Michelle Scherer, a professor of civil and environmental engineering at the University of Iowa, says one in five Iowa newborns has elevated levels of lead in their blood.
“There’s really no other compelling reason,” Scherer says. “We need to be able to rationalize why we need to be spending our time as researchers and environmental advocates, as well as spending resources here in Iowa, to look at this.”
Scherer and her team found that 65-thousand Iowans are potentially at risk from drinking water with lead above 15 parts per billion, the standard set by the EPA where action needs to be taken to fix the problem. Researchers say Iowa only requires a water fountain or faucet to be taken out of service if lead reaches 20 parts per billion.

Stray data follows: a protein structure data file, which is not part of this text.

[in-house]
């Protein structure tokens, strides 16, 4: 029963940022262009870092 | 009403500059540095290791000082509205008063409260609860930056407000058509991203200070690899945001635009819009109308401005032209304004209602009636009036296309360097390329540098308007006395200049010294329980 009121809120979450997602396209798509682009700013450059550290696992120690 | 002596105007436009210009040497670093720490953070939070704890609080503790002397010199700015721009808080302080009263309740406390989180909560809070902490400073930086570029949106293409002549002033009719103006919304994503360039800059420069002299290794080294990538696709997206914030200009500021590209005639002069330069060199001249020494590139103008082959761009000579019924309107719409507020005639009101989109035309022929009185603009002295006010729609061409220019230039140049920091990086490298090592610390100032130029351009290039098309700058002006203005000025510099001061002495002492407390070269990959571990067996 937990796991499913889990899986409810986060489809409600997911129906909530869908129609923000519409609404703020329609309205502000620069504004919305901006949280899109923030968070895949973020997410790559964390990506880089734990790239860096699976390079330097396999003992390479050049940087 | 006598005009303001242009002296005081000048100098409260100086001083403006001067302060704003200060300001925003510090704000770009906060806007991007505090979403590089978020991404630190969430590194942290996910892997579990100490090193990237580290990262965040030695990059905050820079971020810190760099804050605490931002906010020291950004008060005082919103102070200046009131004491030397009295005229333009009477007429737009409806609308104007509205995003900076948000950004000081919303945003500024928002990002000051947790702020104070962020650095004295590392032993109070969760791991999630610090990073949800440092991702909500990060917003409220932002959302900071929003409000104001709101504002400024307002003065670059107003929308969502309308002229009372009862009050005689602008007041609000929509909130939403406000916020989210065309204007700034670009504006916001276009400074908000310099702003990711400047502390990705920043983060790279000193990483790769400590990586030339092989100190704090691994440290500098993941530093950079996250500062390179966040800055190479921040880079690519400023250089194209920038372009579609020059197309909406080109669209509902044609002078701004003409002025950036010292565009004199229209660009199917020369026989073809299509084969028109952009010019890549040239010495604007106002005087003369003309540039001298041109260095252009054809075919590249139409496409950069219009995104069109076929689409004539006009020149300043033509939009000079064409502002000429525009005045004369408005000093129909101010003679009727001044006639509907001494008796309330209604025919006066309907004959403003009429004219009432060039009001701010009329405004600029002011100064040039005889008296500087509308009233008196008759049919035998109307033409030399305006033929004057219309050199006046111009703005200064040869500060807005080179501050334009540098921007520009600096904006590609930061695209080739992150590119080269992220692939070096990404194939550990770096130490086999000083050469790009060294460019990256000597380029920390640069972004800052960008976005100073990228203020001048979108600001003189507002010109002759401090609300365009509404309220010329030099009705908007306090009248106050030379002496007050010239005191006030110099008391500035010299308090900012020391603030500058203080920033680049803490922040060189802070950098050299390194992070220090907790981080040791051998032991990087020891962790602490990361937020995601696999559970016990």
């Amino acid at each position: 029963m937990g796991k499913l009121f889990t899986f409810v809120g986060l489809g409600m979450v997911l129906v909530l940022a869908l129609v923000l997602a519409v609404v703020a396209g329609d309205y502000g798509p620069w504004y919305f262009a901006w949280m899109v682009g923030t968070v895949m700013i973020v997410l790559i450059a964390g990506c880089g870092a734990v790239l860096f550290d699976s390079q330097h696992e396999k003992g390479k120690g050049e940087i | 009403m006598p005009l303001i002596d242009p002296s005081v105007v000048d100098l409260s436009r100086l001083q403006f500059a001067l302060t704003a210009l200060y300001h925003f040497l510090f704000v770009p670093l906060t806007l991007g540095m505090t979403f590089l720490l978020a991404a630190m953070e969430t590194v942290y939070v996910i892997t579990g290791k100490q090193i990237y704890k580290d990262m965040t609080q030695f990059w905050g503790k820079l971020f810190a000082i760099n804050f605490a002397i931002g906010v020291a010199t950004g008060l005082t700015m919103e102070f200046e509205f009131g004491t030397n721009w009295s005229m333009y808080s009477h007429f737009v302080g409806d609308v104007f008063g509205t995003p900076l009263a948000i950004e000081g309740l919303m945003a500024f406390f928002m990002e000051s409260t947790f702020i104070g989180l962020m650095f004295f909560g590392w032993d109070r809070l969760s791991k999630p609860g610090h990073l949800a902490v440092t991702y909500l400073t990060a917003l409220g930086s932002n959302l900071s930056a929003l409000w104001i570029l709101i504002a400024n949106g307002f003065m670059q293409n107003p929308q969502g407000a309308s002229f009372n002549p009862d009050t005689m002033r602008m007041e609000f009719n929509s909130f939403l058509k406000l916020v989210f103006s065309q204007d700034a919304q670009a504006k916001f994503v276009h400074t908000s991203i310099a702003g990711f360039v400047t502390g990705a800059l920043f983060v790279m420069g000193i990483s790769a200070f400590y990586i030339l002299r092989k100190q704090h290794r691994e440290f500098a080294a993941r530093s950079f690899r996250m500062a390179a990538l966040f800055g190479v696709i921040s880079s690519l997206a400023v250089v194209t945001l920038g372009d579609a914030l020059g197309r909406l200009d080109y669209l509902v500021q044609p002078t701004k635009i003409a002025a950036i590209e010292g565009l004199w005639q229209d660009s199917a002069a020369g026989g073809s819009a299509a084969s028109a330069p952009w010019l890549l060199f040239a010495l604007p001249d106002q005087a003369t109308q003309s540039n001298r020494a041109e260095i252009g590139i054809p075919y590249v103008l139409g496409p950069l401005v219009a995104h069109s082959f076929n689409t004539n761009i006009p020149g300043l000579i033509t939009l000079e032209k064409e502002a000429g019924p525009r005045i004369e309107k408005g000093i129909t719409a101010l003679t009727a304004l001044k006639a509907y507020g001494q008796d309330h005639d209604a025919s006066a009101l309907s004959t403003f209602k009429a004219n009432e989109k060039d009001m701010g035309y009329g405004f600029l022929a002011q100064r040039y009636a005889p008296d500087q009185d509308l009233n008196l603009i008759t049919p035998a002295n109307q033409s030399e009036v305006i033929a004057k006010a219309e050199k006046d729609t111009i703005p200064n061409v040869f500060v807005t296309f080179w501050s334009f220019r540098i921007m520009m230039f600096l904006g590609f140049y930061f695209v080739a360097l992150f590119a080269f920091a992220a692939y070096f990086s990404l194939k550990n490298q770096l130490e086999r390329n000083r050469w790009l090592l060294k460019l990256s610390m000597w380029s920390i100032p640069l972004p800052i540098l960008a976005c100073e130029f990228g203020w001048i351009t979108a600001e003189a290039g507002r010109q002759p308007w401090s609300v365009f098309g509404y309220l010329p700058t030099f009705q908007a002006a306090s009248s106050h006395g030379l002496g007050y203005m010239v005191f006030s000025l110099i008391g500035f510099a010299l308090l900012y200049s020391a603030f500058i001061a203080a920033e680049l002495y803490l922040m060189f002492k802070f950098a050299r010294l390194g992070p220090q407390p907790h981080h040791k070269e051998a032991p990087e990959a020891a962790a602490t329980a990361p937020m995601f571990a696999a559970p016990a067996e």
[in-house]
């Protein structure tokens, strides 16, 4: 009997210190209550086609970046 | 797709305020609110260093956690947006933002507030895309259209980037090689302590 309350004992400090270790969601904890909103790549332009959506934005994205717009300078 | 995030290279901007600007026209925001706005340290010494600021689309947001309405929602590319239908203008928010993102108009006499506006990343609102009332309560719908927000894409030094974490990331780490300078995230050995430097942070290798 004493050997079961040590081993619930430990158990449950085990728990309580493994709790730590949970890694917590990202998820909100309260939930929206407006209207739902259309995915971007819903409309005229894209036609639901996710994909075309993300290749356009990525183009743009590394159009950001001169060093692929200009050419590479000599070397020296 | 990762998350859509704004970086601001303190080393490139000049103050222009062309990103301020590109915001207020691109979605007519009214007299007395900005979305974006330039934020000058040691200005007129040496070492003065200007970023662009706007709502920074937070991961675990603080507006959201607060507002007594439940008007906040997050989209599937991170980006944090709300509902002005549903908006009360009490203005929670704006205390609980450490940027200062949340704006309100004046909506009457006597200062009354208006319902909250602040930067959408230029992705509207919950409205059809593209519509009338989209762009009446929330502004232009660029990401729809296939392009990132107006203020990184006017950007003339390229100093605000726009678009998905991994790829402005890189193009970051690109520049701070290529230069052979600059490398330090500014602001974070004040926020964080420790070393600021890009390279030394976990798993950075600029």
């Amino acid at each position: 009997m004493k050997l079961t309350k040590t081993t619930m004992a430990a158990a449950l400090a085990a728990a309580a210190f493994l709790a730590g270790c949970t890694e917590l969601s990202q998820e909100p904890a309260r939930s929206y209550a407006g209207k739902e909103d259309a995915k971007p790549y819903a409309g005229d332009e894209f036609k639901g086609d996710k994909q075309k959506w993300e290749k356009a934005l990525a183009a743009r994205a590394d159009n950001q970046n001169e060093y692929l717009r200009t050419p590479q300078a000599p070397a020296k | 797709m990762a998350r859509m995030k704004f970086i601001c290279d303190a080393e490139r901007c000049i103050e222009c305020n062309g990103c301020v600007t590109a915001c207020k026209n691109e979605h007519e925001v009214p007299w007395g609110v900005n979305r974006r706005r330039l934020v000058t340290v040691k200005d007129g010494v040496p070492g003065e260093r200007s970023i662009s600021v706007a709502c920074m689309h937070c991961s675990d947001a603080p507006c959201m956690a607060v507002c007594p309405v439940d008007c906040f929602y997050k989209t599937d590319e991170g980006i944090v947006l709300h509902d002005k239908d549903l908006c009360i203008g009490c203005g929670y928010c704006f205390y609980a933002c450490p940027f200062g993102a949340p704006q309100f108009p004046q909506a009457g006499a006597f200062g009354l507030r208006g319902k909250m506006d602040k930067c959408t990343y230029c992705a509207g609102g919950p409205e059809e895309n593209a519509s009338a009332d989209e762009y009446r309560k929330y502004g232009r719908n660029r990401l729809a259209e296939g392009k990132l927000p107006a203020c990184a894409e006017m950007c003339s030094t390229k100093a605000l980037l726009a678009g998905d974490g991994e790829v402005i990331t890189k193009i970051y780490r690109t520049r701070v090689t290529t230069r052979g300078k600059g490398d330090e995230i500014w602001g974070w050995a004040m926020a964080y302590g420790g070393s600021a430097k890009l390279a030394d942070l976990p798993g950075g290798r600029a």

The University of Iowa Center for Health Effects of Environmental Contamination, or CHEEC, started testing school drinking water fountains and classroom faucets for lead in spring 2019.
They got through all the fountains and faucets in eight schools and gave schools money to replace them. CHEEC director David Cwiertny says lead can come from a variety of sources like drinking water fountains, pipes and plumbing.
“So it can be a very challenging issue to fix because it can be highly localized,” Cwiertny says. “One tap in one classroom might be fine. One classroom over you might have unsafe lead levels.”
CHEEC sampled nearly 140 fountains and faucets in three Keokuk elementary schools. Researchers found five water samples with lead above the federal government’s standard that requires action to be taken to fix the problem. Cwiertny says CHEEC planned to test two more Iowa schools, but paused because of the pandemic.
(By Katie Peikes, Iowa Public Radio)